We return walking northward, still moving from the east to the west. Our next destination is the town hall in Rennes. Head north and continue onto Rue d'Orléans, 90 m. Continue onto Place de la Mairie and the Hôtel de Ville at Place de la Mairie is on the left. The Opera is on the opposite side. The Town Hall itself is a nice building. There is a small chapel dedicated to those people from Rennes who have lost their lives in various wars that the French have fought in:
Head north on Place de la Mairie toward Rue de l'Hermine, 65 m. Turn left onto Rue de l'Hermine, 75 m. Continue onto Rue Duguesclin, 80 m. Turn left onto Place Saint-Sauveur, 15 m. Turn right onto Rue Saint-Sauveur (note: Basilique Saint-Sauveur, see photo below), 120 m.
Cathédrale Saint-Pierre de Rennes is in front of you. The existing façade with its neoclassical granite towers in four stages was constructed during the 16th and 17th centuries. Rebuilding began in 1787, shortly after which the French Revolution began and all work was suspended. It did not recommence until 1816, initially under the supervision of the architect Mathurin Crucy. He died in 1826; the work was continued under the local architect Louis Richelot, and finished in 1845. The building was badly damaged during World War II. On the imposing facade,you can admire the French weapons and the sun, the emblem of Louis XIV and symbols of royal power. Note: the Cathedral is closed between 12.00 and 15.00:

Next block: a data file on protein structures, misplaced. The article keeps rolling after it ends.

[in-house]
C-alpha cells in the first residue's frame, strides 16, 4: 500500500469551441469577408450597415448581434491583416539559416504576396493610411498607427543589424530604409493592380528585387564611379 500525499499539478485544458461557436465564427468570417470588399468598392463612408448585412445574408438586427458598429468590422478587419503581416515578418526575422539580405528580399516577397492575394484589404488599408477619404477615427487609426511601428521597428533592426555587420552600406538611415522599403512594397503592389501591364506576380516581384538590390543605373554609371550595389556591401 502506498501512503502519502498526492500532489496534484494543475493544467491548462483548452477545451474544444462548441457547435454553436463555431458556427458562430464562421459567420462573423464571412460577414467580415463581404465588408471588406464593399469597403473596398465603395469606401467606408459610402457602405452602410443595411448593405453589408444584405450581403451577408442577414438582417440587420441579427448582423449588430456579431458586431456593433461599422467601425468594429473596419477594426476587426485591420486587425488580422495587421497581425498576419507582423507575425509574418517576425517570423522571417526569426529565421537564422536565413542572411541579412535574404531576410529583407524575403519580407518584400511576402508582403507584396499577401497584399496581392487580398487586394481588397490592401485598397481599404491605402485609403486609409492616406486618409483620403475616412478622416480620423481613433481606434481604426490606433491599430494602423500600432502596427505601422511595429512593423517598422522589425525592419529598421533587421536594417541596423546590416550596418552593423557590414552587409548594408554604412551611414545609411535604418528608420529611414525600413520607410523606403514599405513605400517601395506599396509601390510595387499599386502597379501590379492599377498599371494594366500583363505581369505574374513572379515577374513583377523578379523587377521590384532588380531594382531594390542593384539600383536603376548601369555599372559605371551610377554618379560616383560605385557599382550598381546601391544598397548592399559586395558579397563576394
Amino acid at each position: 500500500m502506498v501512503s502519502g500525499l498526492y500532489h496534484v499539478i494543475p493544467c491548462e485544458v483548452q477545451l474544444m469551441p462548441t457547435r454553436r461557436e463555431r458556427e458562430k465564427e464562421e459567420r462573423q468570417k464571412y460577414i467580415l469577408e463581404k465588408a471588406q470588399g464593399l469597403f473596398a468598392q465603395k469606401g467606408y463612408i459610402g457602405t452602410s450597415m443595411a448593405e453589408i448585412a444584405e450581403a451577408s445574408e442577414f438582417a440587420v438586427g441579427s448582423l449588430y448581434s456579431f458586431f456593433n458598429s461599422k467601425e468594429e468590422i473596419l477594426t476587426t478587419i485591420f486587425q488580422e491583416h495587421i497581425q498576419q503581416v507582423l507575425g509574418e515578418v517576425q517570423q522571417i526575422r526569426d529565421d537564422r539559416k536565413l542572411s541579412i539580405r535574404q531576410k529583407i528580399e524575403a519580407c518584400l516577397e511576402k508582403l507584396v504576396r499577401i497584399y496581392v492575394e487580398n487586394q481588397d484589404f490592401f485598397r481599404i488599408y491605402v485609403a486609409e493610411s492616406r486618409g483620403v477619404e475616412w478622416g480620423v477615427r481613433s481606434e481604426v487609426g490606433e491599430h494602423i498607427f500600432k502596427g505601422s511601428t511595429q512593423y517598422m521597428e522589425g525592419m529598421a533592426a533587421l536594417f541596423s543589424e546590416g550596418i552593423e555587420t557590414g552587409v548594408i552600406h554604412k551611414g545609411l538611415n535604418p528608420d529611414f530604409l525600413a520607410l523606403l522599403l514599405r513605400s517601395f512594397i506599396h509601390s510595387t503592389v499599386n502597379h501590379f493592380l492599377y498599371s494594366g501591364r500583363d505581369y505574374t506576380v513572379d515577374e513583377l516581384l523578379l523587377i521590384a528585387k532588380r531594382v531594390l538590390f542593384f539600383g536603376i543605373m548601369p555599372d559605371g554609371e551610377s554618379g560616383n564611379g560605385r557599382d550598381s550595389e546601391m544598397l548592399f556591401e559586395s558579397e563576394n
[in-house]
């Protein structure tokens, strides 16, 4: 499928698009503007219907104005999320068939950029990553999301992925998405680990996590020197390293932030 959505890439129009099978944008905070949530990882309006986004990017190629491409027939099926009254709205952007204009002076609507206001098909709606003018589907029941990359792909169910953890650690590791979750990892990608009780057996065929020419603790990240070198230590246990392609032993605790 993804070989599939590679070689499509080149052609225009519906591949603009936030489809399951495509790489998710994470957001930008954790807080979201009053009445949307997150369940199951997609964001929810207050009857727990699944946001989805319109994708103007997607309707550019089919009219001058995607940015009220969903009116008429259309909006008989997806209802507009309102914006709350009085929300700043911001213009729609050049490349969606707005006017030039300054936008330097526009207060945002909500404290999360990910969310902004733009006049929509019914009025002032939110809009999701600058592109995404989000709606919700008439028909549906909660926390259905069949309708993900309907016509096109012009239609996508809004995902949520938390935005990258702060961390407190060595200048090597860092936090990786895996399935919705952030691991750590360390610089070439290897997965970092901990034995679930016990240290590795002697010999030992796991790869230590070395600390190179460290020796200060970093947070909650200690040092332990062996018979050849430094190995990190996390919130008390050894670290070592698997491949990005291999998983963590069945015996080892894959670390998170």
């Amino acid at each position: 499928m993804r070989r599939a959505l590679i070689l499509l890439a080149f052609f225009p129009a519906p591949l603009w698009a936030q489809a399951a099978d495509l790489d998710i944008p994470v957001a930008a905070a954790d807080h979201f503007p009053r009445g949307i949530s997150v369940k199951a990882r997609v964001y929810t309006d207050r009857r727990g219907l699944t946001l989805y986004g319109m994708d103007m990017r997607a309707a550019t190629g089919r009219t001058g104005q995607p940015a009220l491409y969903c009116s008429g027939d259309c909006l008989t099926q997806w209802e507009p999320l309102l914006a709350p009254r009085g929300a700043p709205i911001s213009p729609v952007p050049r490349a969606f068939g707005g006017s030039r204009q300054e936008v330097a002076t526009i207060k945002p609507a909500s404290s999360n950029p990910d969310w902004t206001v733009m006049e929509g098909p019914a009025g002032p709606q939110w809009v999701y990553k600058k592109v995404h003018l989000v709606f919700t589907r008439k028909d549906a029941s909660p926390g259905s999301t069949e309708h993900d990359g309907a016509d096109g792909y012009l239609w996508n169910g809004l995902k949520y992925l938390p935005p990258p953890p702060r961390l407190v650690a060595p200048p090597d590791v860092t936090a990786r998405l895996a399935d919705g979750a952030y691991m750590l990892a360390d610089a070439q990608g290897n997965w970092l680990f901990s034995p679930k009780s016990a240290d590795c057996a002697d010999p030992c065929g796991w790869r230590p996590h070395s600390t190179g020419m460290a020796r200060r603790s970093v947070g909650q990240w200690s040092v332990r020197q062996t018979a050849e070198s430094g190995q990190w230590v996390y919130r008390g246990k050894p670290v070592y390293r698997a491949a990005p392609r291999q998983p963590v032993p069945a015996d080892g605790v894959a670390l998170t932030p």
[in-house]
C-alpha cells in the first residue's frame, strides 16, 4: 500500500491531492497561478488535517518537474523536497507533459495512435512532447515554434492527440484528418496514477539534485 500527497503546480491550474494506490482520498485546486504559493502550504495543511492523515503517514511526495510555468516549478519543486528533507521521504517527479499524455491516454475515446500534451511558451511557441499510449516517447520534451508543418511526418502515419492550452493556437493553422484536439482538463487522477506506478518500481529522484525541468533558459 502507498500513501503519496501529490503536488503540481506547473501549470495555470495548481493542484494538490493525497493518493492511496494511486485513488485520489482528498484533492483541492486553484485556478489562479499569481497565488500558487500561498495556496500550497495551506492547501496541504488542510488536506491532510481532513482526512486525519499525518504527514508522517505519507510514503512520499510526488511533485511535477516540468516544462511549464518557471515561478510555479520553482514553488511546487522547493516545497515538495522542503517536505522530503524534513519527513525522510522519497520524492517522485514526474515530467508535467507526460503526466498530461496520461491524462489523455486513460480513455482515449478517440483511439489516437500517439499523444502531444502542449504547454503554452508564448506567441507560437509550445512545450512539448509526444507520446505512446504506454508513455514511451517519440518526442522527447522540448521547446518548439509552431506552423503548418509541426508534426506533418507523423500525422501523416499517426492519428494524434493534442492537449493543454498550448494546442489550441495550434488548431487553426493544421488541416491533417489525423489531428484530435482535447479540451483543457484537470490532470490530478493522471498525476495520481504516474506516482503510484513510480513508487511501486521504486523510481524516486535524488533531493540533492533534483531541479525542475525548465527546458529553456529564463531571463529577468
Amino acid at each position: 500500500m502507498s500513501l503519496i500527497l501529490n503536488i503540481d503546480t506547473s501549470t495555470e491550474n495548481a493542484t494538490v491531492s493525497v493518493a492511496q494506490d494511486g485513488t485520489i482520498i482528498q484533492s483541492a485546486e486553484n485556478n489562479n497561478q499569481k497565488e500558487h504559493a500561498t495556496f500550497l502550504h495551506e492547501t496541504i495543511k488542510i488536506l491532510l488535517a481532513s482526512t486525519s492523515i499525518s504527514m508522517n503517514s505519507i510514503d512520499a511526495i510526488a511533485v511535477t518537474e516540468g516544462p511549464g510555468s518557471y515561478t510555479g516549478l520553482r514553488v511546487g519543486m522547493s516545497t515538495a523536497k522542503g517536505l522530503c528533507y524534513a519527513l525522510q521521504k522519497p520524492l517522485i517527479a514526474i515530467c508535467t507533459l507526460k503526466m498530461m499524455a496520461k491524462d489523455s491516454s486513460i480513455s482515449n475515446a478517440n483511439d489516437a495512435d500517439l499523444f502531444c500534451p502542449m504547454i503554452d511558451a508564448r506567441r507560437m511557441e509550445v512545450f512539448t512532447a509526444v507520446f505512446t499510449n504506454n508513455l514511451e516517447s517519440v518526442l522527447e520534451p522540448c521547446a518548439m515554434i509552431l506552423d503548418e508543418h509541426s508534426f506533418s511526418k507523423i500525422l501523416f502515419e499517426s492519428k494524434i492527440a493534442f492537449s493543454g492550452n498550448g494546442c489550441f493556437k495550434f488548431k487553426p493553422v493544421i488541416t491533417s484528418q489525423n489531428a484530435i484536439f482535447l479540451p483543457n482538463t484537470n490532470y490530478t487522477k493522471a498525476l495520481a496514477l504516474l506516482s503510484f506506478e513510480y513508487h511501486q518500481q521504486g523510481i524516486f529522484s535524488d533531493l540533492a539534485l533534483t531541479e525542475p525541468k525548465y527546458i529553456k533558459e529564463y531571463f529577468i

Pop in behind the cathedral (to the west of the church) into Rue des Portes Mordelaises - where you can see the Portes Mordelaises. A castle entrance gate with two towers, defended by a drawbridge and featuring two smaller gates for carriages and pedestrians, once led to Mordelles. This symbolic setting was where the future Dukes of Brittany swore an oath to defend Brittany's freedoms. The medieval walls to the west were built on the site of a third-century wall. An artillery platform was added on the fortified gateway (or barbican) to protect this entrance to Rennes. It was a nice surprise to see the old city entrances retained and so well preserved: